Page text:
NAMI Blog

It’s Not Stigma, It’s Discrimination

By Sue Abderholden | Mar. 07, 2019

Often when we talk about stigma, we are actually talking about discrimination. We need to claim what people are experiencing as a civil and human rights issue and demand an end to discrimination.

But I was a Victim, Right?

By Cohen Miles-Rath | Mar. 05, 2019

"I was twenty-two years old and in my last semester of undergraduate college when I suffered two psychotic breaks. During this time, I was unable to control my thoughts and behavior."

How I Stopped Playing the Blame Game

By Laura Susanne Yochelson | Mar. 01, 2019
"Coming to grips with my mental and physical challenges has helped me understand how important it is to move beyond blaming others for my condition, especially those I love."

Millennials and Mental Health

By Jenny Marie | Feb. 27, 2019

Millennials are more likely to talk about mental health than their parents or grandparents. And as more young people speak out, the stigma surrounding mental illness is beginning to lessen.

How Stigma Can Lead to Isolation

By Ashley Virnan | Feb. 21, 2019
"I’ve seen, first hand, what stigma does to a person. I’ve experienced it with my 25-year-old, big brother, who—because of stigma—refuses to receive help. He does not want to be seen as "crazy.'"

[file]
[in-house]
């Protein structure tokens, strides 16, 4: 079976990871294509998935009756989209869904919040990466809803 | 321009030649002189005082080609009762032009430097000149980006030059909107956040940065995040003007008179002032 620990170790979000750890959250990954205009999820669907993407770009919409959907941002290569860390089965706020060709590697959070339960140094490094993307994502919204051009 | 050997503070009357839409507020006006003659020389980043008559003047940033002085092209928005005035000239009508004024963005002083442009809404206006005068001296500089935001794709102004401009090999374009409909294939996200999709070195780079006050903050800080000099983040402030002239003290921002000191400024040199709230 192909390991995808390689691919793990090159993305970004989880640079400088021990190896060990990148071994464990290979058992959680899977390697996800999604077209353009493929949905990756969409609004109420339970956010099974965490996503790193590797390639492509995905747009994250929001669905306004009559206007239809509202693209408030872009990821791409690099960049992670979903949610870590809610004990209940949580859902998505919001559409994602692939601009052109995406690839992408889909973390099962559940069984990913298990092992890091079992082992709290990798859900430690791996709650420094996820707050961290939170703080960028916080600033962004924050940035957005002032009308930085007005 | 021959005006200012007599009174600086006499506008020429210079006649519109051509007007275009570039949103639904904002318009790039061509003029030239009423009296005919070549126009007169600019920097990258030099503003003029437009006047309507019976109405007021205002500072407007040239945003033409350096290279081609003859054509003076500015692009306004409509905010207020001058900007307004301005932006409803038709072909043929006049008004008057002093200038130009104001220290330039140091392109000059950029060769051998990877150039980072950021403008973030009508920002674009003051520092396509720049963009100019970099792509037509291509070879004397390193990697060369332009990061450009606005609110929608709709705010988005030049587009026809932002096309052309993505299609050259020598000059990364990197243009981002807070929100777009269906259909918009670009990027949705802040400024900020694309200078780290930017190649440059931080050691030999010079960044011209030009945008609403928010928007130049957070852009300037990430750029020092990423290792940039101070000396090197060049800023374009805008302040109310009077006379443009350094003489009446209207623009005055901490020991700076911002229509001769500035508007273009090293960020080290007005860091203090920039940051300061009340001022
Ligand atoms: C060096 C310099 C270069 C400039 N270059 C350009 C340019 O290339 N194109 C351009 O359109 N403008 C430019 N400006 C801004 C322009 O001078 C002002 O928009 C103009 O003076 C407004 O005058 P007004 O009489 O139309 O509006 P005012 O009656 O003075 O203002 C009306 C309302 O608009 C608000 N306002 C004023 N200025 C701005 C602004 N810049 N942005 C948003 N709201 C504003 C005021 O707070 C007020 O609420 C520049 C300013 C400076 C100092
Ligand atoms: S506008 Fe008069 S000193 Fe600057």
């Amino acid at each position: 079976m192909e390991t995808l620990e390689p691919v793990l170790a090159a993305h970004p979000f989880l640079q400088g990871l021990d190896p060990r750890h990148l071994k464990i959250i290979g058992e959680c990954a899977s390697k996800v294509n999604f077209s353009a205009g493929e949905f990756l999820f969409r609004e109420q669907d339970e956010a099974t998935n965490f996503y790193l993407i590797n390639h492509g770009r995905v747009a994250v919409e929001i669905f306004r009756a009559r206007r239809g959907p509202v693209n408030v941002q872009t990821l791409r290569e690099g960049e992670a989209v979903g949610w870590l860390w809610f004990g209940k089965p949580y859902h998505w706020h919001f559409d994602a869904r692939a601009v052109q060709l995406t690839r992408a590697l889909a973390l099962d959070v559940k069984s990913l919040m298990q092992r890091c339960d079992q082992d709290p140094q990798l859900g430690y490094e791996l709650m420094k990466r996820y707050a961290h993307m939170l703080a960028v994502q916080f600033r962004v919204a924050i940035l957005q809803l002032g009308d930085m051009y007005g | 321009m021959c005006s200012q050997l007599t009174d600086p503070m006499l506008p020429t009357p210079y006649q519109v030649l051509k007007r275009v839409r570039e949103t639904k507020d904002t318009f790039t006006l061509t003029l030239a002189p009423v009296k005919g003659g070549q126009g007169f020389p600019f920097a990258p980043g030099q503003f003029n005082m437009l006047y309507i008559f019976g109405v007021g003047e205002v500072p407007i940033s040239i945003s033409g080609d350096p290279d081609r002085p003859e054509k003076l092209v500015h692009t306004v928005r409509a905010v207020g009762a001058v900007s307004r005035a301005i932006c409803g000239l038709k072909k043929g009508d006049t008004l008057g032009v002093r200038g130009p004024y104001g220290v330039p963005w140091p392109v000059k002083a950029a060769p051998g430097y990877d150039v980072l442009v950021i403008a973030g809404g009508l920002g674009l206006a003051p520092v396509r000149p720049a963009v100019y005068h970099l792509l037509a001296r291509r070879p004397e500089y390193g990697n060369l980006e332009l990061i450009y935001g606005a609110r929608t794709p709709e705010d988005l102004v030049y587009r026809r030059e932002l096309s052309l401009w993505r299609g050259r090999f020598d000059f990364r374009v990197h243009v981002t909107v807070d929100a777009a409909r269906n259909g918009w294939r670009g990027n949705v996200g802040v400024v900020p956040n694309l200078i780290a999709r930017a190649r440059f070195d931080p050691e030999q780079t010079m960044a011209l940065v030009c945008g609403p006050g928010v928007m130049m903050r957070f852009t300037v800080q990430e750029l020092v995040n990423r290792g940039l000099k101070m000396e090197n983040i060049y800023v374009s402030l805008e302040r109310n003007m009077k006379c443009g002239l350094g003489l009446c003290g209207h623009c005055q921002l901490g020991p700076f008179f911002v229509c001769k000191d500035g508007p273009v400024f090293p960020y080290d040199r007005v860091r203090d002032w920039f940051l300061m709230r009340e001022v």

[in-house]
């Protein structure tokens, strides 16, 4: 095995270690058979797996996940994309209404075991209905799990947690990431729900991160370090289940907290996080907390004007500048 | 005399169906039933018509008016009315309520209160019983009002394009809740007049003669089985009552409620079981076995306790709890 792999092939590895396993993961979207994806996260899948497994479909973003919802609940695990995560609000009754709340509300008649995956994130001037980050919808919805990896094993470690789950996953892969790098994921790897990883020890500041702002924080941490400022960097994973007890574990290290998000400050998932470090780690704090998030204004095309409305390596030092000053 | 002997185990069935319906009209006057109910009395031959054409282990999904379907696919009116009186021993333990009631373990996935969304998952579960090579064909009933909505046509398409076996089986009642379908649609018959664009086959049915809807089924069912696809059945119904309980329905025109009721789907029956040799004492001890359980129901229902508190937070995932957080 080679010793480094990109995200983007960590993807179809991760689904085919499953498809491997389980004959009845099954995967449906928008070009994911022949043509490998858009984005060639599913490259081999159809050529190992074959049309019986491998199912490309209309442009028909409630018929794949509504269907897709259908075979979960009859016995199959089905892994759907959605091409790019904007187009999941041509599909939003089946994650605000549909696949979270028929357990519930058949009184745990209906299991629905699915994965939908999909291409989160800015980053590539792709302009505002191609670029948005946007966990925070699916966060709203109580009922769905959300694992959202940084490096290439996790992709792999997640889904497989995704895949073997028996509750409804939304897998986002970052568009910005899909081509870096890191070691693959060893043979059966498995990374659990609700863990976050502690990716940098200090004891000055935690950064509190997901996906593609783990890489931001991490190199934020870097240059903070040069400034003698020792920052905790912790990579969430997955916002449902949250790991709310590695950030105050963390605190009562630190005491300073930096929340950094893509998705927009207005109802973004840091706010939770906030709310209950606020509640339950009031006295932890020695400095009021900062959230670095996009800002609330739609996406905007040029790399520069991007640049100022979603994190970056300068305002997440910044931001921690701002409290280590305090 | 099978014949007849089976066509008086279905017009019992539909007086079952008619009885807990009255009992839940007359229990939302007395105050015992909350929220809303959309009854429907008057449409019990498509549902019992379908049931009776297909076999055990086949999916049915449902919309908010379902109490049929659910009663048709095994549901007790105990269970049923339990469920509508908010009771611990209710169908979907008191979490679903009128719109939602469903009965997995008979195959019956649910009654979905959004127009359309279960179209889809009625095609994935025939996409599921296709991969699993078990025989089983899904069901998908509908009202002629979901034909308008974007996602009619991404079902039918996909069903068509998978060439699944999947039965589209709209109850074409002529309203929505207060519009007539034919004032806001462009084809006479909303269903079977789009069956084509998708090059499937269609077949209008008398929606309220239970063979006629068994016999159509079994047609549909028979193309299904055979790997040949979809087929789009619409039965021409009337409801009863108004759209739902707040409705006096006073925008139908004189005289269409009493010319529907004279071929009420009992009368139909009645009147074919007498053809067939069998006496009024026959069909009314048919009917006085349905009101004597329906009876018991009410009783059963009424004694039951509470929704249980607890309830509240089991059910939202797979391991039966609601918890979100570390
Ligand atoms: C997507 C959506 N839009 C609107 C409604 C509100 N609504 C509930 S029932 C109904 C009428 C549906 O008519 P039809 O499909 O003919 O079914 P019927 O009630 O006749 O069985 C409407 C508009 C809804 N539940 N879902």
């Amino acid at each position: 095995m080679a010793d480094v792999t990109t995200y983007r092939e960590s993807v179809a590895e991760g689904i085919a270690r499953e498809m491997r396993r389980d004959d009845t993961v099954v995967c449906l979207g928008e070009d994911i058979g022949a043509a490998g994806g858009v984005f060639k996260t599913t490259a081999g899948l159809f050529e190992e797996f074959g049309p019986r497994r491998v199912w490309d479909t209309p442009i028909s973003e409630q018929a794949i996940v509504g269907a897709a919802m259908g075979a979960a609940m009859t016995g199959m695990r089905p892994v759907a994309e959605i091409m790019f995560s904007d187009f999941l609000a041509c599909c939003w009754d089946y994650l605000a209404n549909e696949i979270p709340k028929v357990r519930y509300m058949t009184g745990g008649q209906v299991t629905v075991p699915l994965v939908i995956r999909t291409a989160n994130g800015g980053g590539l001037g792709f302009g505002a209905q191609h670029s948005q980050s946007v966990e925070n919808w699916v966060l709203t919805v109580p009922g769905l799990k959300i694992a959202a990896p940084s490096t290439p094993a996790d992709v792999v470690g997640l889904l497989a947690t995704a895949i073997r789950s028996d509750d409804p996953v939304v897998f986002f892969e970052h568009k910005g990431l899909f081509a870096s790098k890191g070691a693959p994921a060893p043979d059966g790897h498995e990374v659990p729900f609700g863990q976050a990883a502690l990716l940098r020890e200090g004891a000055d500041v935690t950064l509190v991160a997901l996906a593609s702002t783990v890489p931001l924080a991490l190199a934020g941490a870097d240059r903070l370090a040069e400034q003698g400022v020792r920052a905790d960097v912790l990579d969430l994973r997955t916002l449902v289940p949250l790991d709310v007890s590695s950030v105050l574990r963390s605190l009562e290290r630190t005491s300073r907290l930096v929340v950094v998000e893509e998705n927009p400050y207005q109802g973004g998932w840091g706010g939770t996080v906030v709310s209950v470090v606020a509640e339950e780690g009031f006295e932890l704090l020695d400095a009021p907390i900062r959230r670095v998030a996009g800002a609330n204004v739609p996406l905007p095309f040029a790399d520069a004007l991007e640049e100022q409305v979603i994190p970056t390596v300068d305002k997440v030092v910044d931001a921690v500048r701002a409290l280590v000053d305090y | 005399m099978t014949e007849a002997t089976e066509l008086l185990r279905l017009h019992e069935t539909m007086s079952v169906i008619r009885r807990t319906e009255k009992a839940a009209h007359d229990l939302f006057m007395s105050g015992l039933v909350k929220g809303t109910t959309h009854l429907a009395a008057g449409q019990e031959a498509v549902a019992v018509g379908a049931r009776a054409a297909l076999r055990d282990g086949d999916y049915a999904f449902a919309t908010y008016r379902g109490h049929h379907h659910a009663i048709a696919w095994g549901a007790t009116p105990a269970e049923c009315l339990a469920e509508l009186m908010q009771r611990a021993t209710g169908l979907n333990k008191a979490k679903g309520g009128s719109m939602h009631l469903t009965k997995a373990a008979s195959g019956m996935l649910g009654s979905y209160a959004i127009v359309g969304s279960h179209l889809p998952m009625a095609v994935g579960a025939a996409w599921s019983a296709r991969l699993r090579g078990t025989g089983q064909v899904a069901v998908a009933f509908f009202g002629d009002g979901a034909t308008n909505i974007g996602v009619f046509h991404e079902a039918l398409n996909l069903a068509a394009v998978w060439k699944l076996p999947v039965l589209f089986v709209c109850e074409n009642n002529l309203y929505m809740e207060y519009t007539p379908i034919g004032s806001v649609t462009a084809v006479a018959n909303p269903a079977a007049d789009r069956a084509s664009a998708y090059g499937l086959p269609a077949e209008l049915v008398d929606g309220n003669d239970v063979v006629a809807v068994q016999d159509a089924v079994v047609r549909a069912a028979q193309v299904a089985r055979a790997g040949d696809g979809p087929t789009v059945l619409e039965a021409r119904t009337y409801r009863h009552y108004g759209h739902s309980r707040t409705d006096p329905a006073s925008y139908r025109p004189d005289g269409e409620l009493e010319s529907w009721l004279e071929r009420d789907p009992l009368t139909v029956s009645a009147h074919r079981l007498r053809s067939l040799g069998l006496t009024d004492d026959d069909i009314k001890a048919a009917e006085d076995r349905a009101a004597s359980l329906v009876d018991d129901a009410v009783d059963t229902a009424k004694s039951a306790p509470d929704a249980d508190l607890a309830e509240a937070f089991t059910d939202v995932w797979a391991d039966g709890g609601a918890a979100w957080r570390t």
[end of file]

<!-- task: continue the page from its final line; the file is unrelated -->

Anxiety, the Sneaky Symptom

By Caitlin C. Regan | Feb. 19, 2019
"I have bipolar II disorder. For me, anxiety is a large part of my condition. The symptoms of bipolar disorder are already very difficult to manage, and the anxiety I experience on top of it can feel completely debilitating."

Millennial Mental Health in the Workplace

By Kristen Fuller, M.D. | Feb. 13, 2019
The current workplace challenges faced by millennials, such as greater competitiveness and lower job security, can lead to exacerbated mental health symptoms. However, this generation is more willing to advocate for mental health in the workplace. 

Growing up Without Mental Health Support

By Charlotte Underwood | Feb. 11, 2019
"It’s baffling, as a mental health advocate now, that no teacher, no adult or anyone close to me had noticed the warning signs. I had no therapy, no one asking me how I was doing. There were no questions about my wellbeing. I was just labeled as a shy child."
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